15. German Politicians Can’t Agree on Migrant Plan (abcnews, Nov 1, 2015)

    “… German police are reporting more violent attacks against refugees.

    In Magdeburg, a group of 30 people beat up two 26-year-olds and a 35-year-old Syrian man with baseball bats, sending them to the hospital with injuries. Police detained a 24-year-old suspect.

    In another attack, a 26-year-old Syrian man was injured by pieces of glass when explosives were thrown against his window in an asylum shelter in Freital in the eastern state of Saxony. The interior minister of Saxony, Markus Ulbig, condemned the “cowardly and cold-blooded attack,” the German news agency dpa reported.

    In Sehnde near Hannover, a 43-year-old man was detained for allegedly committing an arson attack on a home of a refugee family early Sunday. Nobody was harmed.

    Several arson attacks were also reported on future asylum shelters across Germany, among them an empty hotel in Dresden and a former youth club in Castrop-Rauxel in western Germany….

    Germany’s governing coalition has not been able to agree on how to process migrants near the country’s border who have no realistic chance of gaining asylum.

    Chancellor Angela Merkel’s spokesman said Merkel’s meeting Sunday on the migrant surge with, Horst Seehofer, the head of Bavaria’s Christian Social Union, part of Merkel’s Union bloc, and Vice-Chancellor Sigmar Gabriel, a center-left Social Democrat, ended without finding a solution for the “transit zones.”

    Seehofer wants border “transit zones” to weed out applicants who have little chance of winning asylum in Germany. But Gabriel has said his Social Democrats won’t agree to a plan that could keep large numbers of people in custody at the border while their applications are processed.

    Merkel spokesman Steffen Seibert said the talks would resume Thursday….”

  16. Australia: Muslims complain that singing anthem is “forced assimilation”

    “It’s not enough that you obey the law, no, you have to adopt our values,” Badar complained.

    Uh, yeah. Because if you don’t adopt our values, eventually you will subvert the law. A nation of people without shared values will eventually collapse into dissolution and probably civil war.

    “Requiring schoolchildren to sing the national anthem, and the citizenship pledge supporting democratic values, are part of an oppressive campaign by Australian authorities of “forced assimilation” of the Muslim community, a conference heard this morning.

    The conference held by Islamist activist group Hizb ut-Tahrir entitled “Innocent Until Proven Muslim” is taking place at Bankstown in Sydney’s west, attended by about 800 people.

  17. Chadian Army: 3 Dead, 14 Wounded in Boko Haram Attacks (abcnews, Nov 1, 2015)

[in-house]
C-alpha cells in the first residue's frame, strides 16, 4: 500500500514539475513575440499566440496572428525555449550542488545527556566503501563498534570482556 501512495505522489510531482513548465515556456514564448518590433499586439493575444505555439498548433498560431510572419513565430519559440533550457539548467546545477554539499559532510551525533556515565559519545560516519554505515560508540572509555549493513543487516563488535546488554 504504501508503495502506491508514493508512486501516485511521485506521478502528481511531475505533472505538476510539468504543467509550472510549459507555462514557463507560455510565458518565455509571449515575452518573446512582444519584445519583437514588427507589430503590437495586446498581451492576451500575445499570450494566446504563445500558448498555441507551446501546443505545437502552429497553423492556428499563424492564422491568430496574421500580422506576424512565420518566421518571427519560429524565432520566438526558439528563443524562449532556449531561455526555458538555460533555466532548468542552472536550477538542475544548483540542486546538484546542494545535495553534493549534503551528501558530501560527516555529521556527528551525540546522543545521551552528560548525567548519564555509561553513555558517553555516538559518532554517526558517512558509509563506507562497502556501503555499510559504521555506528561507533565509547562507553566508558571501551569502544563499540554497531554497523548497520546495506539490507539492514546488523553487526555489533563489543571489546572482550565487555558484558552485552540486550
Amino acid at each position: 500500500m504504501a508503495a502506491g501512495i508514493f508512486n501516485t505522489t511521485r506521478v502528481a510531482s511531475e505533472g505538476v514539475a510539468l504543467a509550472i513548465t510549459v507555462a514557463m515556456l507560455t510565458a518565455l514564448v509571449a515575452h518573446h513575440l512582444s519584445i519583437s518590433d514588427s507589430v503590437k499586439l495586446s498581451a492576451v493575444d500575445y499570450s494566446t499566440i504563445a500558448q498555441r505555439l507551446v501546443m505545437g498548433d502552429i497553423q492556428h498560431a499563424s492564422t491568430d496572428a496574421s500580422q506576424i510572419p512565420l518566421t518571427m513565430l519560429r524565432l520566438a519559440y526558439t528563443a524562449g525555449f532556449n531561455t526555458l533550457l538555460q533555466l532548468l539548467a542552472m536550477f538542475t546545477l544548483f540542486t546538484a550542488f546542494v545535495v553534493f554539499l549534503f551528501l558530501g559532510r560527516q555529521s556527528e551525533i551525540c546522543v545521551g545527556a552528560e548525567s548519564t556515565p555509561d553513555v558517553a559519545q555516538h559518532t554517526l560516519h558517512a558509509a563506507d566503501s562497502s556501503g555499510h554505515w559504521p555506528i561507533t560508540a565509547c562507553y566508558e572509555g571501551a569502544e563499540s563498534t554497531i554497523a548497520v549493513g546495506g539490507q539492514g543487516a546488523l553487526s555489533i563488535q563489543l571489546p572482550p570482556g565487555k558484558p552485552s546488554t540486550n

“The Chadian military says at least three soldiers are dead and 14 others have been wounded in a series of attacks blamed on Islamic militants.

    Col. Azem Abouna Bermandoua blamed the violence early Sunday on the Nigeria-based militant group Boko Haram.

    Boko Haram militants have been stepping up their attacks this year inside the neighboring countries of Chad, Niger and Cameroon after those countries agreed to help the Nigerian military in its fight against the extremists.

    The Chadian military said the army’s headquarters in Bohama were attacked early Sunday by three suicide bombers. At the same time, an army station in Kaiga Kidjiria also came under attack from militants.

    Authorities said 16 jihadists were killed during the violence that ensued.”

  18. Syrian conflict: Islamic State advances in Homs Province (BBC, Nov 1, 2015)

    “Islamic State (IS) fighters have reportedly captured the Syrian town of Maheen, in central Homs Province, from government forces.

    They launched the offensive with two suicide car blasts late on Saturday, the UK-based Syrian Observatory for Human Rights says.

    Clashes were also taking place in nearby Sadad, a mostly-Christian town.

    The latest development comes amid air campaigns in Syria by Russia and a US-led coalition.

    Islamic State has been expanding from its mainly northern and eastern strongholds towards Homs in central Syria in recent months. The group overran the town of Tadmur – home to the ancient ruins of Palmyra – in May, and later took al-Qaryatain town in August.

    The latest offensive on Maheen and Sadad brings IS to within 20km (13 miles) of the main road that links the Syrian capital Damascus to Homs and other cities further north…”

  19. Police fail to show at Roma camp in Malmö (thelocal, Nov 1, 2015)

    “The controversial “shanty camp” of EU migrants in Malmö was due to be town down at 4pm on Sunday but the eviction deadline passed without any sign of the authorities or police.

    Despite the no-show from police, rumours circulated that the eviction would take place early on Monday morning.

    However, Lars Förstell, information director for Skåne police, told Swedish newspaper, Aftonbladet, “I don’t understand the word ‘postpone’. 4pm was simply the earliest we could clear the camp. It is the municipality’s business and we will assist them should they require us.”

    The migrants have been living in tents, caravans, shacks and cars in an industrial area for months, sparking an intense debate in the city.

    According to Swedish Radio News (Sveriges Radio) around half of those in the camp, approximately 75 people, had left by 3pm.

    But others had refused to leave and were joined in support by demonstrators outside the camp.

    Simona Tegman of the Network for Roma Rights (Nätverket romers rättigheter) told the Swedish news news agency, TT, “We want to have a peaceful demonstration, a sit-down.”